RTT is 80ms and not 82ms. This 80ms **already includes** transmission time for first packet + propagation time of first packet to reach receiver + propagation time of ACK receiver sends after receiving first packet.

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49 votes

Station $A$ uses $32\; \text{byte}$ packets to transmit messages to Station $B$ using a sliding window protocol. The round trip delay between A and $B$ is $80\; \text{milliseconds}$ and the bottleneck bandwidth on the path between $A$ and $B$ is $128\; \text{kbps}$ . What is the optimal window size that $A$ should use?

- $20$
- $40$
- $160$
- $320$

4

@rfzahid I think now i am satisfied ...thanks bro I have been searching since long time but not get what i wanted .....whenever RTT given Then use 2a formula else use 1+2a........because some people take RTT =2Tp thats why this confusion arises....But actually RTT should be Tx+2Tp........let me know if i am wrong.........thanku very much

1

edited
Sep 10, 2020
by ramcharantej_24

@rfzahid

No, RTT simply means 2*Tp.

What you are trying to mention here is “Total Cycle Time” but not RTT.

Efficiency = Useful Time / Total Cycle Time .

but not,

Efficiency = Useful Time / RTT .

__Note:__ Total Cycle Time and RTT are Both Different.

So, This Question requires to select the Closest Answer. Those were the days when gate questions were little ambiguous, nowadays it is not the case, so no need to worry :-)

2

60 votes

Best answer

Round trip delay $= 80\ ms$.

Quoting from Wikipedia

the round-trip delay time (RTD) or round-trip time (RTT) is the length of time

it takes for a signal to be sent plus the length of time it takes for an acknowledgment

of that signal to be received.

Now, in many books including standard ones, they have used $\text{RTT}$ to mean just the $2\text{-way}$ propagation delay by considering the signal/packet as of the smallest possible quantity so that its transmission time is negligible. The given question is following the first definition as given by Wikipedia which is clear from the choices.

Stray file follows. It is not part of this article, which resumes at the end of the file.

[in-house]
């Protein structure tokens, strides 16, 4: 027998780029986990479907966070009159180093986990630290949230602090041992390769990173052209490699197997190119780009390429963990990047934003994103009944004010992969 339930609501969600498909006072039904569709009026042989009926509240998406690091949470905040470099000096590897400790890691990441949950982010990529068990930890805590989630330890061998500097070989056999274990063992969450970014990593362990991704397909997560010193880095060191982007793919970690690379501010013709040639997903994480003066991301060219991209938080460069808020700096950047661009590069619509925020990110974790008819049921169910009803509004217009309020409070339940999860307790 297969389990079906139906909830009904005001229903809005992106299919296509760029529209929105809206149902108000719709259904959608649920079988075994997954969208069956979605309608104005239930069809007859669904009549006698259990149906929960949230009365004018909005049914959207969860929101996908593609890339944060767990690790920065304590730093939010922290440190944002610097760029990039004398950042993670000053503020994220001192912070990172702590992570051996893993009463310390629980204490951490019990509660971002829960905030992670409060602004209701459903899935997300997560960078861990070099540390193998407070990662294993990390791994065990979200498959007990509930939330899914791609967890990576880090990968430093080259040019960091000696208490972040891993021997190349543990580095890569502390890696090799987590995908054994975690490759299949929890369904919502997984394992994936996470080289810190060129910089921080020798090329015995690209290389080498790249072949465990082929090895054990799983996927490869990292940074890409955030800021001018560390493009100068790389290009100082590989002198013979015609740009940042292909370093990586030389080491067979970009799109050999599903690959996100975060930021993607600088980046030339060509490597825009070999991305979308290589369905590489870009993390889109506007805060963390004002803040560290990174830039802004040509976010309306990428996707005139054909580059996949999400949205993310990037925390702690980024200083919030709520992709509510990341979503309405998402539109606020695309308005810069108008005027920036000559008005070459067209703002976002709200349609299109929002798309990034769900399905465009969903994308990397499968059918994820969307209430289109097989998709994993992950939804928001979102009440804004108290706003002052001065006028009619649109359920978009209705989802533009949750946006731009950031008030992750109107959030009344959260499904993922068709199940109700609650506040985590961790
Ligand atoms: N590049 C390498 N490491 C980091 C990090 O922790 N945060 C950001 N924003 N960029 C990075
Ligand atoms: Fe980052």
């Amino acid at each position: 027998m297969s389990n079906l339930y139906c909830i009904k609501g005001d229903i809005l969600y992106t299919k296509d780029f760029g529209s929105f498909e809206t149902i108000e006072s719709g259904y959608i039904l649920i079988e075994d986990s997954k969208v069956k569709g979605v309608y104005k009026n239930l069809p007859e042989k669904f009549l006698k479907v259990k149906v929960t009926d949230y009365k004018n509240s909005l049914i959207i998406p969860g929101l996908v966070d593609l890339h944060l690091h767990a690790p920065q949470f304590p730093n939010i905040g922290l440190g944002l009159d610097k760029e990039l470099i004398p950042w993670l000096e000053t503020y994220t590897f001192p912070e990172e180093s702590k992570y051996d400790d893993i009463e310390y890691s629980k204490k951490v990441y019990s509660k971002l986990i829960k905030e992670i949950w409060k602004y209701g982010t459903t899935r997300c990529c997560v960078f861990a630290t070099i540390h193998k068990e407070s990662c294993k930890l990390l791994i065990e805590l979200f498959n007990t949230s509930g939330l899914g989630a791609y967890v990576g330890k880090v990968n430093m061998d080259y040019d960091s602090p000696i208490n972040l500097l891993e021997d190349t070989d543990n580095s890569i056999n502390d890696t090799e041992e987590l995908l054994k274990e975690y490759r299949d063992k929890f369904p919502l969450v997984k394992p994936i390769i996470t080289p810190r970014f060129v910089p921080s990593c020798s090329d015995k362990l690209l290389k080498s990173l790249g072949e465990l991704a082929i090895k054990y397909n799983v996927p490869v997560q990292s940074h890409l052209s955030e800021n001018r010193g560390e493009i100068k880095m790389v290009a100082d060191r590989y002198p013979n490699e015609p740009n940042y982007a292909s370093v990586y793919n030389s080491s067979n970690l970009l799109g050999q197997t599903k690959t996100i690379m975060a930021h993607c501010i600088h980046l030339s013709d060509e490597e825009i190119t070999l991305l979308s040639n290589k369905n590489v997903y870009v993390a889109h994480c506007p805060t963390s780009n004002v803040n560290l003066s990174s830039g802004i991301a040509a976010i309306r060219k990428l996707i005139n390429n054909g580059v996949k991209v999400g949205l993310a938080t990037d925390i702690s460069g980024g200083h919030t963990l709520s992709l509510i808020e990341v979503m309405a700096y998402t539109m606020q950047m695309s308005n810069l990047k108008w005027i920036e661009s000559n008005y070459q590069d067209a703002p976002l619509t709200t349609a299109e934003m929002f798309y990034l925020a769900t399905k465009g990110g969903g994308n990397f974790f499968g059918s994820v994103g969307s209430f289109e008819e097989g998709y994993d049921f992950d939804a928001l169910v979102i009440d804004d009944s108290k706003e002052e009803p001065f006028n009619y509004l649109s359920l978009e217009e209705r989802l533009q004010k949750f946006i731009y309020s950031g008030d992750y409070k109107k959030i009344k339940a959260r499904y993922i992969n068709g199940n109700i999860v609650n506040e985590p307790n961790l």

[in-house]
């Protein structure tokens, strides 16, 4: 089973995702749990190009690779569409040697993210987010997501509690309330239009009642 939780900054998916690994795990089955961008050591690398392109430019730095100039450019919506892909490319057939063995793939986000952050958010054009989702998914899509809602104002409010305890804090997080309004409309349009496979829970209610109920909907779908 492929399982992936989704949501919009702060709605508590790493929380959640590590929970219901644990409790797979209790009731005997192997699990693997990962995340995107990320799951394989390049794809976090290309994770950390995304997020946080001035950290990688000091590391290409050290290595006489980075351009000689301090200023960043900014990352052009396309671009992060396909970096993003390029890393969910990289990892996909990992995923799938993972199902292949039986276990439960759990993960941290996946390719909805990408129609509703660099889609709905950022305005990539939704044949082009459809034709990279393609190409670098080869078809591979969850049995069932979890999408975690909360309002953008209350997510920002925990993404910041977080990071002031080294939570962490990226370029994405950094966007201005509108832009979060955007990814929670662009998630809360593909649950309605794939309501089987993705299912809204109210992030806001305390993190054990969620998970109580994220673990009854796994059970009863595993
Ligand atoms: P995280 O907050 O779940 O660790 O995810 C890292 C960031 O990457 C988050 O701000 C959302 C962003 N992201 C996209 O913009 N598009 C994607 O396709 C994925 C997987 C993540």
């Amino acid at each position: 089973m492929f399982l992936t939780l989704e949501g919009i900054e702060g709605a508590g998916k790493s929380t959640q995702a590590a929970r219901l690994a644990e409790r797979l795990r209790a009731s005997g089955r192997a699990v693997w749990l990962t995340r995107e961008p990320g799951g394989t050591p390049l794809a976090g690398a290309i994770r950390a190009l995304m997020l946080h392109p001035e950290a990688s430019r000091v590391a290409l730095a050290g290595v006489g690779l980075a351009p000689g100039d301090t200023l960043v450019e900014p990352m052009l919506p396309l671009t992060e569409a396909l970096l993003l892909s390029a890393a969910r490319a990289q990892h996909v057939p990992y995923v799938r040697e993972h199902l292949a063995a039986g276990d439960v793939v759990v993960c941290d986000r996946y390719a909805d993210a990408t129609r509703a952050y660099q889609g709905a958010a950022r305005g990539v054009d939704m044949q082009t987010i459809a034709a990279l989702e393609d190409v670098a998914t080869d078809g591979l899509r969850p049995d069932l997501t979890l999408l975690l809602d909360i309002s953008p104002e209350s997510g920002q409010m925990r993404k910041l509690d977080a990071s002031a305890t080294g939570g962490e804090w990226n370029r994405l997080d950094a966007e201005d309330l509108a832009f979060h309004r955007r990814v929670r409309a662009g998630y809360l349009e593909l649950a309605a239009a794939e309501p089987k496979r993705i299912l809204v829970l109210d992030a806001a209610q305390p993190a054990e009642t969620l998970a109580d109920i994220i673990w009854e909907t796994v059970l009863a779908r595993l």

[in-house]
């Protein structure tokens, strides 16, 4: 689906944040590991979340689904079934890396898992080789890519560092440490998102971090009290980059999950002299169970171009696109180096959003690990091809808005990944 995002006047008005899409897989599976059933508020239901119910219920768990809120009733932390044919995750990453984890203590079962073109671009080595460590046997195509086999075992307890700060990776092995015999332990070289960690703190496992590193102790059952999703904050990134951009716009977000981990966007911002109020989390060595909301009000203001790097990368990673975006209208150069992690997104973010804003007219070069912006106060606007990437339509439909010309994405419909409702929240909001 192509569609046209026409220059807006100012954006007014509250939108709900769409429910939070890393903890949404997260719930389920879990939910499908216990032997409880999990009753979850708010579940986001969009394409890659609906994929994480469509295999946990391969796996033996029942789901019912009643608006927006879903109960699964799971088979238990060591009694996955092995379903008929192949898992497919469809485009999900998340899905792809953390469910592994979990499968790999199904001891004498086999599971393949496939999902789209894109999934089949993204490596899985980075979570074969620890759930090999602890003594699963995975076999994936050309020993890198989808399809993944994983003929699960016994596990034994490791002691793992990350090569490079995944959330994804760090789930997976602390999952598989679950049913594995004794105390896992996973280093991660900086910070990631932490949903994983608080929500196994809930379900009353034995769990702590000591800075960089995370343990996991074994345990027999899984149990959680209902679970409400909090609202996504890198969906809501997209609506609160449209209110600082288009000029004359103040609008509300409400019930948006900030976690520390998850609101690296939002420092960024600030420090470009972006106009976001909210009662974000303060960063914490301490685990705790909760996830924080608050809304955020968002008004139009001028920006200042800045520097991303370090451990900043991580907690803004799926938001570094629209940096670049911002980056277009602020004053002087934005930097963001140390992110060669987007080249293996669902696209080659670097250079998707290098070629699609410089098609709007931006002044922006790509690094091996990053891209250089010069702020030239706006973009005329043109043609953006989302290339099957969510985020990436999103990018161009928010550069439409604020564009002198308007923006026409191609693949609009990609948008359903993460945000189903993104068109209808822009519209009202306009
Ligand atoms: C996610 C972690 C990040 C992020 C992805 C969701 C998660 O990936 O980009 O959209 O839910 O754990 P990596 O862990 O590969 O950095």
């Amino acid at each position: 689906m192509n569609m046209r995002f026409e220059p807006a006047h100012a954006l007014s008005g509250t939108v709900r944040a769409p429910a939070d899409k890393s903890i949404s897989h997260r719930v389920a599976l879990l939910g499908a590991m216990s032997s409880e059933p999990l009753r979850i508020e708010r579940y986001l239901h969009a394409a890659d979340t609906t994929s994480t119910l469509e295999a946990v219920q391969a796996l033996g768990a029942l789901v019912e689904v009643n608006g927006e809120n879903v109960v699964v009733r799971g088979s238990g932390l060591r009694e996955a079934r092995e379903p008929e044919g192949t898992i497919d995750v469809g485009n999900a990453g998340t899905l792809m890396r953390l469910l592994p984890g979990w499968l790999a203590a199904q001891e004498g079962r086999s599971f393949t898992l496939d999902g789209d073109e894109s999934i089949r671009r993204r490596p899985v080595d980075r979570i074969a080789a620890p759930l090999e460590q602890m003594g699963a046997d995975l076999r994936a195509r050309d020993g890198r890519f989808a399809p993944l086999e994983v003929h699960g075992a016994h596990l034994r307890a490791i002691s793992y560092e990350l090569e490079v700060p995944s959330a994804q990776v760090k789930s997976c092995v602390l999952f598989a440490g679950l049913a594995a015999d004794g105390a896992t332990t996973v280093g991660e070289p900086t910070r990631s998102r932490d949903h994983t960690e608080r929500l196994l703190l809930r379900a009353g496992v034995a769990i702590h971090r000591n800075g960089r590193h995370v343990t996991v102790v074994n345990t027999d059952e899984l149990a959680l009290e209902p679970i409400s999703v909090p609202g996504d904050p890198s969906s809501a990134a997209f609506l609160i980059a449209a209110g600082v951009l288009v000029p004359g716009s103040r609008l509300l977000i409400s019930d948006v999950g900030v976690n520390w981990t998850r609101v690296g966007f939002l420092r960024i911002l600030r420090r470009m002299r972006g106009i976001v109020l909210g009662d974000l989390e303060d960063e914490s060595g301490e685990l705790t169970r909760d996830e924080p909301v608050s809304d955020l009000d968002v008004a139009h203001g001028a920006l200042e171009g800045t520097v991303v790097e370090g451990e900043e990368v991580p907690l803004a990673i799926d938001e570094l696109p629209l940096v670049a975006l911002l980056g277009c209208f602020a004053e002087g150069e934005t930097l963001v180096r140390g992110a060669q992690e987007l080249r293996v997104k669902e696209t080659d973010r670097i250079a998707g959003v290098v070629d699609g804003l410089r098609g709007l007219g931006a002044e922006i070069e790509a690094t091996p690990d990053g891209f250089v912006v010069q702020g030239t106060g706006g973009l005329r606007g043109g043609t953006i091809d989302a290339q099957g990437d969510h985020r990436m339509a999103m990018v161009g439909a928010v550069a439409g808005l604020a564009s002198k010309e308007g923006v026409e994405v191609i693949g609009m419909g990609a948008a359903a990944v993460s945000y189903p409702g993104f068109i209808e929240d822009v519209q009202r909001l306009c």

During this time the first $\text{ACK}$ arrives and so sender can continue sending frames.

So, for maximum utilization sender should have used the full bandwidth during this time.

i.e., it should have sent $128\text{ kbps}\times 80\ ms$ amount of data and a packet being of size $32\text{ bytes},$ we get

no. of packets $=\dfrac{128 \times 80}{32 \times 8} = 40.$

Correct Answer: $B$

Quoting from Wikipedia

the round-trip delay time (RTD) or round-trip time (RTT) is the length of time

it takes for a signal to be sent plus the length of time it takes for an acknowledgment

of that signal to be received.

Now, in many books including standard ones, they have used $\text{RTT}$ to mean just the $2\text{-way}$ propagation delay by considering the signal/packet as of the smallest possible quantity so that its transmission time is negligible. The given question is following the first definition as given by Wikipedia which is clear from the choices.

During this time the first $\text{ACK}$ arrives and so sender can continue sending frames.